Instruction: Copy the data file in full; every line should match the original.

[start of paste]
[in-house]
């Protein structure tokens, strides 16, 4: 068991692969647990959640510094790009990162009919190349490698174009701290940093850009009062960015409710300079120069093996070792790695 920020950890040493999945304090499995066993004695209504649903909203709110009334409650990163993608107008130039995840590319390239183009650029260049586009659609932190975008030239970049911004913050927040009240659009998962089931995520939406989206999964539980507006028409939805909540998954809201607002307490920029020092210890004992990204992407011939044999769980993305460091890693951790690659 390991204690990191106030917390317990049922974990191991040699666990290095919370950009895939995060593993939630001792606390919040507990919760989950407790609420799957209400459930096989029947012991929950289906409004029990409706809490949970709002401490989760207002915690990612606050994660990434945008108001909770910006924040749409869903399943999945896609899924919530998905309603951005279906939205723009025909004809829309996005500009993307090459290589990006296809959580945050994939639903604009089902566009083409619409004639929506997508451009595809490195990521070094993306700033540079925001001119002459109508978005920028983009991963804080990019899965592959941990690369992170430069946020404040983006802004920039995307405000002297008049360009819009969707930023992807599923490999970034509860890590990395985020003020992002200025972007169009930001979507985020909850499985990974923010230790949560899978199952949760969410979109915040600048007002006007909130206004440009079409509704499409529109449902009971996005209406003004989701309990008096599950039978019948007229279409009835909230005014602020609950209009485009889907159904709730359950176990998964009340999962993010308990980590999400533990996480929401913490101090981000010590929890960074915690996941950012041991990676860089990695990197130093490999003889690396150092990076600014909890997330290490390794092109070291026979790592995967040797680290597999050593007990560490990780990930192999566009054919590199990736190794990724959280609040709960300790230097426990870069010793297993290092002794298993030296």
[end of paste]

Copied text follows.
[in-house]
């Protein structure tokens, strides 16, 4: 068991692969647990959640510094790009990162009919190349490698174009701290940093850009009062960015409710300079120069093996070792790695 920020950890040493999945304090499995066993004695209504649903909203709110009334409650990163993608107008130039995840590319390239183009650029260049586009659609932190975008030239970049911004913050927040009240659009998962089931995520939406989206999964539980507006028409939805909540998954809201607002307490920029020092210890004992990204992407011939044999769980993305460091890693951790690659 390991204690990191106030917390317990049922974990191991040699666990290095919370950009895939995060593993939630001792606390919040507990919760989950407790609420799957209400459930096989029947012991929950289906409004029990409706809490949970709002401490989760207002915690990612606050994660990434945008108001909770910006924040749409869903399943999945896609899924919530998905309603951005279906939205723009025909004809829309996005500009993307090459290589990006296809959580945050994939639903604009089902566009083409619409004639929506997508451009595809490195990521070094993306700033540079925001001119002459109508978005920028983009991963804080990019899965592959941990690369992170430069946020404040983006802004920039995307405000002297008049360009819009969707930023992807599923490999970034509860890590990395985020003020992002200025972007169009930001979507985020909850499985990974923010230790949560899978199952949760969410979109915040600048007002006007909130206004440009079409509704499409529109449902009971996005209406003004989701309990008096599950039978019948007229279409009835909230005014602020609950209009485009889907159904709730359950176990998964009340999962993010308990980590999400533990996480929401913490101090981000010590929890960074915690996941950012041991990676860089990695990197130093490999003889690396150092990076600014909890997330290490390794092109070291026979790592995967040797680290597999050593007990560490990780990930192999566009054919590199990736190794990724959280609040709960300790230097426990870069010793297993290092002794298993030296």